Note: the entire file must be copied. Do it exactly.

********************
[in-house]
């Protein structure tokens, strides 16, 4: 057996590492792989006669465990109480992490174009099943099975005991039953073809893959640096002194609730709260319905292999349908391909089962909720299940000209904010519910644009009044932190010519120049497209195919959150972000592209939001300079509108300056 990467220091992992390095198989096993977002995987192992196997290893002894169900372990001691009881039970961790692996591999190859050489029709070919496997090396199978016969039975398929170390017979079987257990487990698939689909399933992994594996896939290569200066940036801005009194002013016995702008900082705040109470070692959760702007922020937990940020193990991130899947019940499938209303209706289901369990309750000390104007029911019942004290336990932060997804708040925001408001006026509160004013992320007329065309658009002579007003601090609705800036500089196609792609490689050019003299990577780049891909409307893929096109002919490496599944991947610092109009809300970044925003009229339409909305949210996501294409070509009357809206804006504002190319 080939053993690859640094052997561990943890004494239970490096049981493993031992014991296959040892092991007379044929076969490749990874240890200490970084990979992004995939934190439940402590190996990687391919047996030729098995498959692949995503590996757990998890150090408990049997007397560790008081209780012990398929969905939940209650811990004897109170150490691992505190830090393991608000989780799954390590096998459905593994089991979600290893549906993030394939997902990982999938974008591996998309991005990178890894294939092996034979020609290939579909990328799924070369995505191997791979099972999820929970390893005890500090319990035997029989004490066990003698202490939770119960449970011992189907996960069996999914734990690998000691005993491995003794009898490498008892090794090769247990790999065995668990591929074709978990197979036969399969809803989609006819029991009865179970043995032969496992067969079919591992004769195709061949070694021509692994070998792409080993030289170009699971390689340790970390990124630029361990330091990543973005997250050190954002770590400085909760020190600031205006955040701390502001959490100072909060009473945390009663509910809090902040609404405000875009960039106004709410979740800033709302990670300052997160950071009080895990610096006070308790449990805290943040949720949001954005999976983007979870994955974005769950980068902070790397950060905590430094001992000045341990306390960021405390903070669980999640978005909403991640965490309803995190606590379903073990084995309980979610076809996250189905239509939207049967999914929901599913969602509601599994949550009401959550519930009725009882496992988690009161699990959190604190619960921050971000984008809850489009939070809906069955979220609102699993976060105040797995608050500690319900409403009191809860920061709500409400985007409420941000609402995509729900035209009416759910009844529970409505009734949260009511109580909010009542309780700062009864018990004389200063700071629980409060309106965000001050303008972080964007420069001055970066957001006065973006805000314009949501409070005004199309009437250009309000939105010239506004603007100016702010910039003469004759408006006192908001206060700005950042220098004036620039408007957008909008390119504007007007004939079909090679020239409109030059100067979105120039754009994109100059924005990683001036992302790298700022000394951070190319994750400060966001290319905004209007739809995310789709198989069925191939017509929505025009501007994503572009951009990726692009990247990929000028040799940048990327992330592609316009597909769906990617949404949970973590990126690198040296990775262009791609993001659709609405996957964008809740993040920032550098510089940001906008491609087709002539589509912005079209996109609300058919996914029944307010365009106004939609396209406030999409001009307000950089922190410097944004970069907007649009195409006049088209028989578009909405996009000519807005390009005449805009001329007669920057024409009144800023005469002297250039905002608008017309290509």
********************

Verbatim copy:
[in-house]
């Protein structure tokens, strides 16, 4: 057996590492792989006669465990109480992490174009099943099975005991039953073809893959640096002194609730709260319905292999349908391909089962909720299940000209904010519910644009009044932190010519120049497209195919959150972000592209939001300079509108300056 990467220091992992390095198989096993977002995987192992196997290893002894169900372990001691009881039970961790692996591999190859050489029709070919496997090396199978016969039975398929170390017979079987257990487990698939689909399933992994594996896939290569200066940036801005009194002013016995702008900082705040109470070692959760702007922020937990940020193990991130899947019940499938209303209706289901369990309750000390104007029911019942004290336990932060997804708040925001408001006026509160004013992320007329065309658009002579007003601090609705800036500089196609792609490689050019003299990577780049891909409307893929096109002919490496599944991947610092109009809300970044925003009229339409909305949210996501294409070509009357809206804006504002190319 080939053993690859640094052997561990943890004494239970490096049981493993031992014991296959040892092991007379044929076969490749990874240890200490970084990979992004995939934190439940402590190996990687391919047996030729098995498959692949995503590996757990998890150090408990049997007397560790008081209780012990398929969905939940209650811990004897109170150490691992505190830090393991608000989780799954390590096998459905593994089991979600290893549906993030394939997902990982999938974008591996998309991005990178890894294939092996034979020609290939579909990328799924070369995505191997791979099972999820929970390893005890500090319990035997029989004490066990003698202490939770119960449970011992189907996960069996999914734990690998000691005993491995003794009898490498008892090794090769247990790999065995668990591929074709978990197979036969399969809803989609006819029991009865179970043995032969496992067969079919591992004769195709061949070694021509692994070998792409080993030289170009699971390689340790970390990124630029361990330091990543973005997250050190954002770590400085909760020190600031205006955040701390502001959490100072909060009473945390009663509910809090902040609404405000875009960039106004709410979740800033709302990670300052997160950071009080895990610096006070308790449990805290943040949720949001954005999976983007979870994955974005769950980068902070790397950060905590430094001992000045341990306390960021405390903070669980999640978005909403991640965490309803995190606590379903073990084995309980979610076809996250189905239509939207049967999914929901599913969602509601599994949550009401959550519930009725009882496992988690009161699990959190604190619960921050971000984008809850489009939070809906069955979220609102699993976060105040797995608050500690319900409403009191809860920061709500409400985007409420941000609402995509729900035209009416759910009844529970409505009734949260009511109580909010009542309780700062009864018990004389200063700071629980409060309106965000001050303008972080964007420069001055970066957001006065973006805000314009949501409070005004199309009437250009309000939105010239506004603007100016702010910039003469004759408006006192908001206060700005950042220098004036620039408007957008909008390119504007007007004939079909090679020239409109030059100067979105120039754009994109100059924005990683001036992302790298700022000394951070190319994750400060966001290319905004209007739809995310789709198989069925191939017509929505025009501007994503572009951009990726692009990247990929000028040799940048990327992330592609316009597909769906990617949404949970973590990126690198040296990775262009791609993001659709609405996957964008809740993040920032550098510089940001906008491609087709002539589509912005079209996109609300058919996914029944307010365009106004939609396209406030999409001009307000950089922190410097944004970069907007649009195409006049088209028989578009909405996009000519807005390009005449805009001329007669920057024409009144800023005469002297250039905002608008017309290509």